On November 29, Brazil’s Congress voted to pass a bill that grants banks and financial institutions the right to offer services related to digital currencies. Propelling the adoption of crypto in South America, Brazil’s new law regulates the use of cryptocurrencies as a form of payment for the 214 million people living in the country.

A long-standing pioneer in the movement to adopt cryptocurrencies, Brazil is noted as having the most cryptocurrency ETFs than any other country in Latin America. While many major banks in the country currently offer their clients exposure to cryptocurrencies through various services or investments, this marks a major step forward for the adoption and regulation of the digital asset industry.

The bill was crafted under the guidance of the Central Bank of Brazil (BCB), the Securities and Exchange Commission of Brazil (CVM), and the federal tax authority (RFB). Approved by the Chamber of Deputies, it states that digital currencies, as well as airline traveler rewards, fall under the definition of “payment agreements” and fall under the supervision of Brazil’s central bank.

While it still requires the signature of the President, this is a ground-breaking step forward when it comes to countries building the necessary regulatory framework to support the adoption of cryptocurrencies. Once signed, the government will need to assign an office to supervise the matter. The CVM will then only be responsible for managing tokens categorized as securities.

What This Means For Crypto In Brazil

It’s important to note that while this doesn’t make cryptocurrencies legal tender, it does offer them legal status to be used for goods and services across the country. It also allows financial institutions the opportunity to offer crypto-related payment services, which they can now offer alongside their Real payment services.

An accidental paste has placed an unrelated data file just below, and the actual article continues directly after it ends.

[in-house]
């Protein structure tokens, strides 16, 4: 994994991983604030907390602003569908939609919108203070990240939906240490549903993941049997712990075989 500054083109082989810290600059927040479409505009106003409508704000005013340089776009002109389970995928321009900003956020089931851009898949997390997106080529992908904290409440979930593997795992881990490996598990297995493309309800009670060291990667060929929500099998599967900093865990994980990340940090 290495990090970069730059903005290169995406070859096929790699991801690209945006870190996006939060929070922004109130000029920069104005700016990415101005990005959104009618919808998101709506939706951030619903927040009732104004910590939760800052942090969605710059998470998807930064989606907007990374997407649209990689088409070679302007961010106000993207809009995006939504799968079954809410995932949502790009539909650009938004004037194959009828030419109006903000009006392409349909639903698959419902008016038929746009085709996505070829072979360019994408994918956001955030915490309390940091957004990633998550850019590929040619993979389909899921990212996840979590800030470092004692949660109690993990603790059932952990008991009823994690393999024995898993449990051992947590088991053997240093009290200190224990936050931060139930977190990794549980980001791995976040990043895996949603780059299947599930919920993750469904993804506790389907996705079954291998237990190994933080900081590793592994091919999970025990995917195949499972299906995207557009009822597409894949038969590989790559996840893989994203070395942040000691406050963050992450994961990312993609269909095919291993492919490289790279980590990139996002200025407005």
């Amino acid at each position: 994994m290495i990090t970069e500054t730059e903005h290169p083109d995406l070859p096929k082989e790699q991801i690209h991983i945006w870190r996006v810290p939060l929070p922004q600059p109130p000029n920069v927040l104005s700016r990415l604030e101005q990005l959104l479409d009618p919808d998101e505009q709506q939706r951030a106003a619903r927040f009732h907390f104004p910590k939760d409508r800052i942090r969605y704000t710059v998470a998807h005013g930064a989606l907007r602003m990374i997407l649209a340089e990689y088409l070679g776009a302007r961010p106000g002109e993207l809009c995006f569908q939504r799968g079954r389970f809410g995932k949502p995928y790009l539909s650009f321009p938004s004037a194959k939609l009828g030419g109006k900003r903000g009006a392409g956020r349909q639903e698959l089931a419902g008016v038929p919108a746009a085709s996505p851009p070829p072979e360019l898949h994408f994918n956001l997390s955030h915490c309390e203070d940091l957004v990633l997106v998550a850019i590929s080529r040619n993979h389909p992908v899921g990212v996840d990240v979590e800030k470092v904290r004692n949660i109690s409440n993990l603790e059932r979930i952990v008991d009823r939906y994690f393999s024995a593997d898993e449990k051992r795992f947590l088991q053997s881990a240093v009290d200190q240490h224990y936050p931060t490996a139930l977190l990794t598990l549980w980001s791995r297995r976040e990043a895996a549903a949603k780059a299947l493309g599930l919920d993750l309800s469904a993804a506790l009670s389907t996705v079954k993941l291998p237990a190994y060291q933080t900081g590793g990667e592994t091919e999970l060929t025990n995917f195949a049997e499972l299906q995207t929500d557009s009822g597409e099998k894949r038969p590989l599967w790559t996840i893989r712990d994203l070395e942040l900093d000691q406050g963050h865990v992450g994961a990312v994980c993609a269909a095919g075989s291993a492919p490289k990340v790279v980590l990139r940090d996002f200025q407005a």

It’s believed that the BCB will oversee when Bitcoin is used as a payment while the CVM will supervise when it is used as an investment asset.

Brazil’s largest private bank, Itaú, has since announced plans to build an asset tokenization platform while Santander (the Brazilian subsidiary of the Spanish corporation) has announced their intentions to offer crypto trading services.

The bill will also require any company offering crypto services (from custodian platforms to exchanges) to register as a legal entity in the country and gain “explicit authorization by the federal government” to operate. They will then need to abide by the set-out rules of operation and most importantly keep their funds separate from that of their clients’.

In a giant step forward for crypto adoption, this news has shed a positive light back on the crypto space. We will keep you posted on any developments with regard to the law being implemented.

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